Government and the construction industry generally have given strong support to High Speed 2 (HS2) chairman Sir David Higgins’ proposal to accelerate Phase Two of the £50Bn project and deliver the benefits sooner than originally planned.
Other key proposals in a report on the project by Sir David are for a more comprehensive redevelopment of London’s Euston Station which Sir David said is ‘a mess’ and to scrap the proposed £700 million link between HS1 and HS2.
In response to Sir David’s report Transport Secretary Patrick McLoughlin backed all of Sir David’s key recommendations. He said the Department for Transport’s priority must be to get the benefits to the midlands and the north as soon as possible.
Sir David claimed that this could be done by taking the line 43 miles further north than planned in Phase One to a new transport hub at Crewe which could be completed by 2027, six years earlier than planned.
Mr McLoughlin said “Our proposals must stand the test of time and we must put our money where it will do the most good.”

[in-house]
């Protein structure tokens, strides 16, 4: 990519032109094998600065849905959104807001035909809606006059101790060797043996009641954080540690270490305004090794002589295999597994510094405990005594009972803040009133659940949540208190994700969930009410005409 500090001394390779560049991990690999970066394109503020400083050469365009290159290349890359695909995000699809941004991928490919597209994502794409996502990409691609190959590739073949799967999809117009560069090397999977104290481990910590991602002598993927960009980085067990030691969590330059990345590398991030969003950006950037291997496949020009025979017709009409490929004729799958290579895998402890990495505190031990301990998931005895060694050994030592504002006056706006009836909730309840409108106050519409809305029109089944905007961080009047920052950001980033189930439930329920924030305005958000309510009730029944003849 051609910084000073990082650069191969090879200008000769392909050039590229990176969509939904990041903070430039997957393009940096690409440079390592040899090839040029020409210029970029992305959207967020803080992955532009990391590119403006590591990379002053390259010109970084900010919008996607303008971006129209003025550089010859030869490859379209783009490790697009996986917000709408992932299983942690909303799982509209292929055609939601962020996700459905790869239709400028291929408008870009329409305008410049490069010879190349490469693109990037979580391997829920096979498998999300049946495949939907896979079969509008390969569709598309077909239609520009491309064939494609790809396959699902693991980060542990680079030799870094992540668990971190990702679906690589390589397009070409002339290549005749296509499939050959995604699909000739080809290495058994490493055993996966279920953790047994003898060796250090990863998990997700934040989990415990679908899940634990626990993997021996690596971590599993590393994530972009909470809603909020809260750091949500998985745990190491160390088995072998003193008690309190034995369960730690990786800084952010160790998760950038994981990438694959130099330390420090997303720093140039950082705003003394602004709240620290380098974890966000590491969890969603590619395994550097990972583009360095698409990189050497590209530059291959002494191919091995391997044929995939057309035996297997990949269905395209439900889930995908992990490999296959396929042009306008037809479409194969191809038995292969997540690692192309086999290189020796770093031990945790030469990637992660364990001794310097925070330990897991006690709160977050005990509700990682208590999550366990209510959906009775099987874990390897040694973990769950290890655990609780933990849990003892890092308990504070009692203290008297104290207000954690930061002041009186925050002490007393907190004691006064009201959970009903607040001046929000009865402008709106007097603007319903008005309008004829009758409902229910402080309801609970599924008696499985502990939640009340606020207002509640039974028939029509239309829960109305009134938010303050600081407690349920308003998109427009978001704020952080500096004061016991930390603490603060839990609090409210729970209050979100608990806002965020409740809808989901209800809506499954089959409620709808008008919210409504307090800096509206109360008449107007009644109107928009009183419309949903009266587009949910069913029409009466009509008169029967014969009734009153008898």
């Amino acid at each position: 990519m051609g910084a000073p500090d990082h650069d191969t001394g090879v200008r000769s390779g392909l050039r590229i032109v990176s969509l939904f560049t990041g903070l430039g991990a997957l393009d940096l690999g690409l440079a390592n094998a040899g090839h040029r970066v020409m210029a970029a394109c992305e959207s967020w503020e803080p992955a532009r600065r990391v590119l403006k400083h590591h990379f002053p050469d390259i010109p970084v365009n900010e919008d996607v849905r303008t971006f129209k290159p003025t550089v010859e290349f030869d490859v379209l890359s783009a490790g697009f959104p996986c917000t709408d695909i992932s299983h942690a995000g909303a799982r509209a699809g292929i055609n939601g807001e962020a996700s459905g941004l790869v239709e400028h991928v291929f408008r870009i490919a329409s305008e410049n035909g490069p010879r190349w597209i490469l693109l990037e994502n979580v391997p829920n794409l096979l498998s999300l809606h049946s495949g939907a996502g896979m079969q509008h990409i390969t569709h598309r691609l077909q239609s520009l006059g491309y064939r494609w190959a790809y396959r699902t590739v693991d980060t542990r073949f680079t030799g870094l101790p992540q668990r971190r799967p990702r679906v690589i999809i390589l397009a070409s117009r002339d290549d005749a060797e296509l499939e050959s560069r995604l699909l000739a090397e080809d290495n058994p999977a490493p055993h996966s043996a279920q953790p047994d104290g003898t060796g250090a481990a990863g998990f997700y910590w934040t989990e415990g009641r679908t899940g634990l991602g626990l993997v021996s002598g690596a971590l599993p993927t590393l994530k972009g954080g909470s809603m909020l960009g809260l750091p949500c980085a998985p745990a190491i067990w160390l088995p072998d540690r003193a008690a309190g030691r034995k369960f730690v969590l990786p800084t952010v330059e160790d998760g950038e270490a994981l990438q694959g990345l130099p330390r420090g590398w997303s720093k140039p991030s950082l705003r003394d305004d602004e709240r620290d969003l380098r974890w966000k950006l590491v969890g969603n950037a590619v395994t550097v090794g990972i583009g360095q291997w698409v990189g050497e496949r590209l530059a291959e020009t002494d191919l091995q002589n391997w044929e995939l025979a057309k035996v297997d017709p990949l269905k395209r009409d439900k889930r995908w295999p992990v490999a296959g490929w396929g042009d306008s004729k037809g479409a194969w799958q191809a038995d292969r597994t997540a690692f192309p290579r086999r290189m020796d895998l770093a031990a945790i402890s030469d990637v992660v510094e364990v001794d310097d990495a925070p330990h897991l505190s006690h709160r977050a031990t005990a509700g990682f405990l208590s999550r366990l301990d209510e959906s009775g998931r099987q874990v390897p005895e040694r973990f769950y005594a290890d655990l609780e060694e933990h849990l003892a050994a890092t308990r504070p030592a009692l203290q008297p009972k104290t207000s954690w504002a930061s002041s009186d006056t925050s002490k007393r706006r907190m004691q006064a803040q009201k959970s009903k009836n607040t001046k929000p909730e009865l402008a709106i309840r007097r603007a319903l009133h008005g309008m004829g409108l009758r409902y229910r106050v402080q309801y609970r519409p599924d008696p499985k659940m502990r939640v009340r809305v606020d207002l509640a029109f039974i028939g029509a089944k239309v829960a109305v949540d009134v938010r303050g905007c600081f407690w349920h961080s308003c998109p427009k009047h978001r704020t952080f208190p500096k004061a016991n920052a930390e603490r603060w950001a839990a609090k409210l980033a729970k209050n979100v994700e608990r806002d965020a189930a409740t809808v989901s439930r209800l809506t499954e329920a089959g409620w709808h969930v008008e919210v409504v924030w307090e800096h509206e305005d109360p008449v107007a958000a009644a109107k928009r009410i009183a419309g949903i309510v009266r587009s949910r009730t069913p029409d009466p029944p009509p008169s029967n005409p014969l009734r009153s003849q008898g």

CBI Chief Policy Director Katja Hall said: “HS2 will connect eight of our ten largest cities and boost local economies along the route, and the proposed interchange at Crewe is particularly good news for the north.”
Si David included a number of other proposals in his report, including that the current proposed HS1/HS2 link is: “sub-optimal and should be reconsidered.” Mr McLoughlin agreed, saying: “The link requires too many compromises in terms of impacts on freight, passengers and the community in Camden. I, therefore, intend to take the necessary steps to remove the link from the Bill.”
“I will also commission a study into ways to improve connections to the continent that could be implemented once the initial stages of HS2 are complete,” he added.
Sir David also concluded that Government should look at a more comprehensive redevelopment of Euston station and that on Phase Two HS2 should be fully integrated into regeneration plans by local authorities across the north.
Mr McLoughlin said Euston represents a significant opportunity to maximise the economic potential of the line, regenerate a site that has been neglected and generate private sector investment.